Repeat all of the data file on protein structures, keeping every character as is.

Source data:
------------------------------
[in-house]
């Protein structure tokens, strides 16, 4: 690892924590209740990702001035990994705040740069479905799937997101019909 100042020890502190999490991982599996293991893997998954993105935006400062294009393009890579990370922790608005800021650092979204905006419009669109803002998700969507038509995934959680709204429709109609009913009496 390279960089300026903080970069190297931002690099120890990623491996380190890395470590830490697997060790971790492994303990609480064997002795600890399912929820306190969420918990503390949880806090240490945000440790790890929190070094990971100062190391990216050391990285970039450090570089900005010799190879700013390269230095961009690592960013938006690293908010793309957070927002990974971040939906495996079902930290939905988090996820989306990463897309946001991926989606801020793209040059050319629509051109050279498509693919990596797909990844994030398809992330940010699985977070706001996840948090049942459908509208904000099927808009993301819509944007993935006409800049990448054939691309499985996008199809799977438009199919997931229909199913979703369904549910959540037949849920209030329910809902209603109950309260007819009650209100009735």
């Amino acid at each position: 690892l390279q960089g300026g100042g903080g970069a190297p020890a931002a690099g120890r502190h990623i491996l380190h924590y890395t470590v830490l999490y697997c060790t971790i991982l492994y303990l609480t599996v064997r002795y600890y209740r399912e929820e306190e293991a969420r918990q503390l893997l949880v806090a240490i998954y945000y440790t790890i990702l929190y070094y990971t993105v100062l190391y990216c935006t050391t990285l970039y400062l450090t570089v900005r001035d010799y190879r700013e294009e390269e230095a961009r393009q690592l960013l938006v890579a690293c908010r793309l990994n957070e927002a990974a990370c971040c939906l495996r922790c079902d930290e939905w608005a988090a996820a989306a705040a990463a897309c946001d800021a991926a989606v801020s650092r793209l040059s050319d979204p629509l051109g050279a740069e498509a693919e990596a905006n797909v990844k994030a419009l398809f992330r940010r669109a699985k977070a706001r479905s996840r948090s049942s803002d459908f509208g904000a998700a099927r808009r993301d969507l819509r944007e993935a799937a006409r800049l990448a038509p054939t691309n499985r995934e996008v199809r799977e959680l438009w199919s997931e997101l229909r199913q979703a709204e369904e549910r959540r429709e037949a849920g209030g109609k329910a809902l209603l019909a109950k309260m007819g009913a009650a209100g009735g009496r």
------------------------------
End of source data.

[in-house]
């Protein structure tokens, strides 16, 4: 690892924590209740990702001035990994705040740069479905799937997101019909 100042020890502190999490991982599996293991893997998954993105935006400062294009393009890579990370922790608005800021650092979204905006419009669109803002998700969507038509995934959680709204429709109609009913009496 390279960089300026903080970069190297931002690099120890990623491996380190890395470590830490697997060790971790492994303990609480064997002795600890399912929820306190969420918990503390949880806090240490945000440790790890929190070094990971100062190391990216050391990285970039450090570089900005010799190879700013390269230095961009690592960013938006690293908010793309957070927002990974971040939906495996079902930290939905988090996820989306990463897309946001991926989606801020793209040059050319629509051109050279498509693919990596797909990844994030398809992330940010699985977070706001996840948090049942459908509208904000099927808009993301819509944007993935006409800049990448054939691309499985996008199809799977438009199919997931229909199913979703369904549910959540037949849920209030329910809902209603109950309260007819009650209100009735």
């Amino acid at each position: 690892l390279q960089g300026g100042g903080g970069a190297p020890a931002a690099g120890r502190h990623i491996l380190h924590y890395t470590v830490l999490y697997c060790t971790i991982l492994y303990l609480t599996v064997r002795y600890y209740r399912e929820e306190e293991a969420r918990q503390l893997l949880v806090a240490i998954y945000y440790t790890i990702l929190y070094y990971t993105v100062l190391y990216c935006t050391t990285l970039y400062l450090t570089v900005r001035d010799y190879r700013e294009e390269e230095a961009r393009q690592l960013l938006v890579a690293c908010r793309l990994n957070e927002a990974a990370c971040c939906l495996r922790c079902d930290e939905w608005a988090a996820a989306a705040a990463a897309c946001d800021a991926a989606v801020s650092r793209l040059s050319d979204p629509l051109g050279a740069e498509a693919e990596a905006n797909v990844k994030a419009l398809f992330r940010r669109a699985k977070a706001r479905s996840r948090s049942s803002d459908f509208g904000a998700a099927r808009r993301d969507l819509r944007e993935a799937a006409r800049l990448a038509p054939t691309n499985r995934e996008v199809r799977e959680l438009w199919s997931e997101l229909r199913q979703a709204e369904e549910r959540r429709e037949a849920g209030g109609k329910a809902l209603l019909a109950k309260m007819g009913a009650a209100g009735g009496r």